Indeed, Christians in this country usually make their way into the public consciousness when they are victims of lynch mobs or young girls from the community are forcibly converted and married off to Muslim men. So even if only in a symbolic fashion, let us acknowledge the humanity of the otherwise beleaguered Christian population and rejoice alongside them on the biggest day of their year.

Those who squirm at the thought of celebrating Christmas ought to introspect about why. Many Pakistani Muslims come into contact with Christians regularly, particularly in metropolitan centres. Those who are relatively affluent employ Christian women as cleaners inside their homes; while municipal authorities almost exclusively hire Christian men and women as ‘sweepers’ who clear gutters, roads and pretty much all public spaces of dirt on a daily basis.

Slightly further up the class ladder, Christians find work in hospitals as nurses and janitors — the ‘cleaning’ motif dominates here too. There are certainly Pakistani Christians involved in other occupations, but the point should be clear; they are hugely overrepresented in the ‘sweeper’ profession.

This has little to do with the Christian faith. It has to do with caste, one of the great unspoken facts of Pakistani society. One often hears the refrain that there is no such thing as caste in Pakistan because caste is associated with Hindu social structures and Muslims don’t ‘do’ caste. The rhetoric is completely out of touch with reality.

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“We’re approaching the most dangerous point in human history”

May 10th, 2022


VIDEO/The New Statesman/Youtube

It was as a ten-year-old that Noam Chomsky first confronted the perils of foreign aggression. “The first article that I wrote for the elementary school newspaper was on the fall of Barcelona [in 1939],” Chomsky recalled when we spoke recently via video call. It charted the advance of the “grim cloud of fascism” across the world. “I haven’t changed my opinion since, it’s just gotten worse,” he sardonically remarked. Due to the climate crisis and the threat of nuclear war, Chomsky told me, “we’re approaching the most dangerous point in human history… We are now facing the prospect of destruction of organised human life on Earth.”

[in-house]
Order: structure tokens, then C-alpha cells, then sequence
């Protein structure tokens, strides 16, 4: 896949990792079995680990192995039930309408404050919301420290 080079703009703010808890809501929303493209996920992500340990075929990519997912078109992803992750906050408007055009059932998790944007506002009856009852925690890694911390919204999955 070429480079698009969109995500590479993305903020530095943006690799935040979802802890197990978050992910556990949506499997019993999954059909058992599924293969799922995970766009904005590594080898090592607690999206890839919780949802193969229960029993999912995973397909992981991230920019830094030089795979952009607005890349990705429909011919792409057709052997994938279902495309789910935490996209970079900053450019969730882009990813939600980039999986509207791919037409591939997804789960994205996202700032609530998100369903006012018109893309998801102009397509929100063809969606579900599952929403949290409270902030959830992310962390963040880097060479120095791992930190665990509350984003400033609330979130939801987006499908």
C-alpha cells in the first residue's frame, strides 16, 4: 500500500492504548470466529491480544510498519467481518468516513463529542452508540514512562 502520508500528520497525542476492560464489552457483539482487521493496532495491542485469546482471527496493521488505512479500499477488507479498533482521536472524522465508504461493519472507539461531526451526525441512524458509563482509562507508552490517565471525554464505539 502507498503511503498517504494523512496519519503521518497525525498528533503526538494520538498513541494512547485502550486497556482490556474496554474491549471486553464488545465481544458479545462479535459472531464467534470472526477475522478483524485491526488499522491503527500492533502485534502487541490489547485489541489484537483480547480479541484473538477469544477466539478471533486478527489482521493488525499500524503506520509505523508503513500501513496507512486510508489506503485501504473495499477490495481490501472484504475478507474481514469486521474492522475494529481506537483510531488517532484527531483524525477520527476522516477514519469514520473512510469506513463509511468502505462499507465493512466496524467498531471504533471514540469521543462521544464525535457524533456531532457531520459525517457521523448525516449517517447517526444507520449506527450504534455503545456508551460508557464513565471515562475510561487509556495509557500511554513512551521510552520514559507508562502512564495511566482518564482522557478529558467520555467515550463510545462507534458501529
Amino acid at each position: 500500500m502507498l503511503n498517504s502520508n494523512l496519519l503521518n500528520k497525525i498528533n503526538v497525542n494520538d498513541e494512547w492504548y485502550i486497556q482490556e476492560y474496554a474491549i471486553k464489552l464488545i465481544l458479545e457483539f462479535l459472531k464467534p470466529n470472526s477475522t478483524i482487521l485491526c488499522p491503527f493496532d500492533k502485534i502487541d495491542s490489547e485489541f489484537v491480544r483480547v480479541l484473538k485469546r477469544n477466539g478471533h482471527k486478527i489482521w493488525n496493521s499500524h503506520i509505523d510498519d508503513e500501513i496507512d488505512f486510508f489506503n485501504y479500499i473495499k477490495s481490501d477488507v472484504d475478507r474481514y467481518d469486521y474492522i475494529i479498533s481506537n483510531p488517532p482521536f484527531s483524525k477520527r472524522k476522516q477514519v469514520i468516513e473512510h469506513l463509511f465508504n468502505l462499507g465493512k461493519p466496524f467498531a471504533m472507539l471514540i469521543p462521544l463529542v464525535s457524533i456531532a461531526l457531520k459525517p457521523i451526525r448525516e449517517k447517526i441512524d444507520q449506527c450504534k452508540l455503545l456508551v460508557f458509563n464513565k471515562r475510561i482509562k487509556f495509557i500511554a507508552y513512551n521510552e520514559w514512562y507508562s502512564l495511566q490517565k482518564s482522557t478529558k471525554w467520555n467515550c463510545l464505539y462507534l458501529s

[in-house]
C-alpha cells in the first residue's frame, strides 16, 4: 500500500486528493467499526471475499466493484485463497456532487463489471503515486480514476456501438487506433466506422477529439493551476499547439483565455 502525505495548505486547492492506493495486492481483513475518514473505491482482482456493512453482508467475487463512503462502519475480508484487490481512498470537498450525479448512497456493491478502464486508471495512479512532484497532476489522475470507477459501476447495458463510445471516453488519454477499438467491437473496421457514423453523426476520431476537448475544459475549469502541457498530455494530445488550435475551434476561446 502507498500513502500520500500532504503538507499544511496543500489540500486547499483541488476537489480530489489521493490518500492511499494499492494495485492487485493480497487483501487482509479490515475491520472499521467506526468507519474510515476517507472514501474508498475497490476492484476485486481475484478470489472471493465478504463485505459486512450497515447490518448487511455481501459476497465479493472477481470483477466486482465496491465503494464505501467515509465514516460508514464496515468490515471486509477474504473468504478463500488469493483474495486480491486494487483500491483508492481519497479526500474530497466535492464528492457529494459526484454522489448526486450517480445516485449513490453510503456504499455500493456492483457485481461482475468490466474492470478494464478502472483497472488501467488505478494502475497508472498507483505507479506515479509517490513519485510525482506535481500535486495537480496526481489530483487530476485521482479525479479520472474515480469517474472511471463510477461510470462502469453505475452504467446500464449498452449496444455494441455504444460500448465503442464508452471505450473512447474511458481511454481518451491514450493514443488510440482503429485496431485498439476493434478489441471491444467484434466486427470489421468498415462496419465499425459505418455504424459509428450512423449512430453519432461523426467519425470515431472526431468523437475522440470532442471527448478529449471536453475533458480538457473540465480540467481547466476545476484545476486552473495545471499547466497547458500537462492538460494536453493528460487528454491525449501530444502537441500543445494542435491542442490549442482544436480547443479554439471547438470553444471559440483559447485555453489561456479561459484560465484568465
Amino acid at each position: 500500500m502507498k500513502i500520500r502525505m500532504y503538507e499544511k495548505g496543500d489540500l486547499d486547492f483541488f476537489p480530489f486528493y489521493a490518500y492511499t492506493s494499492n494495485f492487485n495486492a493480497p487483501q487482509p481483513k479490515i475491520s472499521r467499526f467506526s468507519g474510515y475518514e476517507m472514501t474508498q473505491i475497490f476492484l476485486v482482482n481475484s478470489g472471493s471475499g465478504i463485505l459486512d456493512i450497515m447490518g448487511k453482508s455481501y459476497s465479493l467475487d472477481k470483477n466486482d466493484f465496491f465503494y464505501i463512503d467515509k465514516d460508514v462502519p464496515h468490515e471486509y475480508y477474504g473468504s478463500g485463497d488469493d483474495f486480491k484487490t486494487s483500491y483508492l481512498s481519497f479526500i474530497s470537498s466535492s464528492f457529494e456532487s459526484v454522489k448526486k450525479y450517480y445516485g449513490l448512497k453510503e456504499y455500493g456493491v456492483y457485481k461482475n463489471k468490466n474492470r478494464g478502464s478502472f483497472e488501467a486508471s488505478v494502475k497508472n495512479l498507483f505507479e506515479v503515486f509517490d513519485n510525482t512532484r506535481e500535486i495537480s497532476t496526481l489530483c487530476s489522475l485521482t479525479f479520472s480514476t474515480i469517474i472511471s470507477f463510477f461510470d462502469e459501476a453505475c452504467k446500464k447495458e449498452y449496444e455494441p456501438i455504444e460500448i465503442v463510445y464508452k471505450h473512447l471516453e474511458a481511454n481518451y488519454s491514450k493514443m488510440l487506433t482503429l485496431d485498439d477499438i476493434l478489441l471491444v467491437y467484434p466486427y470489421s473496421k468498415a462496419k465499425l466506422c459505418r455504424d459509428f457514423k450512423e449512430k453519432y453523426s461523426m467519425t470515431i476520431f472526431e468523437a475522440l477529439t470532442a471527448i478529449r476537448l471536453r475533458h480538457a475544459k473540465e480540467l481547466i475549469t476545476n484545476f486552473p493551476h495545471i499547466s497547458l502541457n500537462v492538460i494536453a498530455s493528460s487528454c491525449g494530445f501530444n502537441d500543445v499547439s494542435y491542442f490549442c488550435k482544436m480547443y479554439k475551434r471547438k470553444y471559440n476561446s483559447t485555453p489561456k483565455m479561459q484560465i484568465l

At the age of 93, as perhaps the world’s most cited living scholar, Chomsky could be forgiven for retreating from the public sphere. But in an era of permanent crisis, he retains the moral fervour of a young radical – more preoccupied with the world’s mortality than his own. He is a walking advertisement for Dylan Thomas’s injunction – “Do not go gentle into that good night” – or for what Chomsky calls “the bicycle theory: if you keep going fast, you don’t fall off”.

The occasion for our conversation is the publication of Chronicles of Dissent, a collection of interviews between Chomsky and the radical journalist David Barsamian from 1984 to 1996. But the backdrop is the war in Ukraine – a subject about which Chomsky is unsurprisingly voluble.

“It’s monstrous for Ukraine,” he said. In common with many Jews, Chomsky has a family connection to the region: his father was born in present-day Ukraine and emigrated to the US in 1913 to avoid serving in the tsarist army; his mother was born in Belarus. Chomsky, who is often accused by critics of refusing to condemn any anti-Western government, unhesitatingly denounced Vladimir Putin’s “criminal aggression”.

But he added: “Why did he do it? There are two ways of looking at this question. One way, the fashionable way in the West, is to plumb the recesses of Putin’s twisted mind and try to determine what’s happening in his deep psyche.

“The other way would be to look at the facts: for example, that in September 2021 the United States came out with a strong policy statement, calling for enhanced military cooperation with Ukraine, further sending of advanced military weapons, all part of the enhancement programme of Ukraine joining Nato. You can take your choice, we don’t know which is right. What we do know is that Ukraine will be further devastated. And we may move on to terminal nuclear war if we do not pursue the opportunities that exist for a negotiated settlement.”
How does he respond to the argument that Putin’s greatest fear is not encirclement by Nato but the spread of liberal democracy in Ukraine and Russia’s “near abroad”?

“Putin is as concerned with democracy as we are. If it’s possible to break out of the propaganda bubble for a few minutes, the US has a long record of undermining and destroying democracy. Do I have to run through it? Iran in 1953, Guatemala in 1954, Chile in 1973, on and on… But we are supposed to now honour and admire Washington’s enormous commitment to sovereignty and democracy. What happened in history doesn’t matter. That’s for other people.

“What about Nato expansion? There was an explicit, unambiguous promise by [US secretary of state] James Baker and president George HW Bush to Gorbachev that if he agreed to allow a unified Germany to rejoin Nato, the US would ensure that there would be no move one inch to the east. There’s a good deal of lying going on about this now.”

Chomsky, who observed in 1990 that “if the Nuremberg laws were applied, then every postwar American president would have been hanged”, spoke witheringly of Joe Biden.

“It’s certainly right to have moral outrage about Putin’s actions in Ukraine,” he said of Biden’s recent declaration that the Russian president “cannot remain in power”. “But it would be even more progress to have moral outrage about other horrible atrocities… In Afghanistan, literally millions of people are facing imminent starvation. Why? There’s food in the markets. But people who have little money have to watch their children starve because they can’t go to the market to buy food. Why? Because the United States, with the backing of Britain, has kept Afghanistan’s funds in New York banks and will not release them.”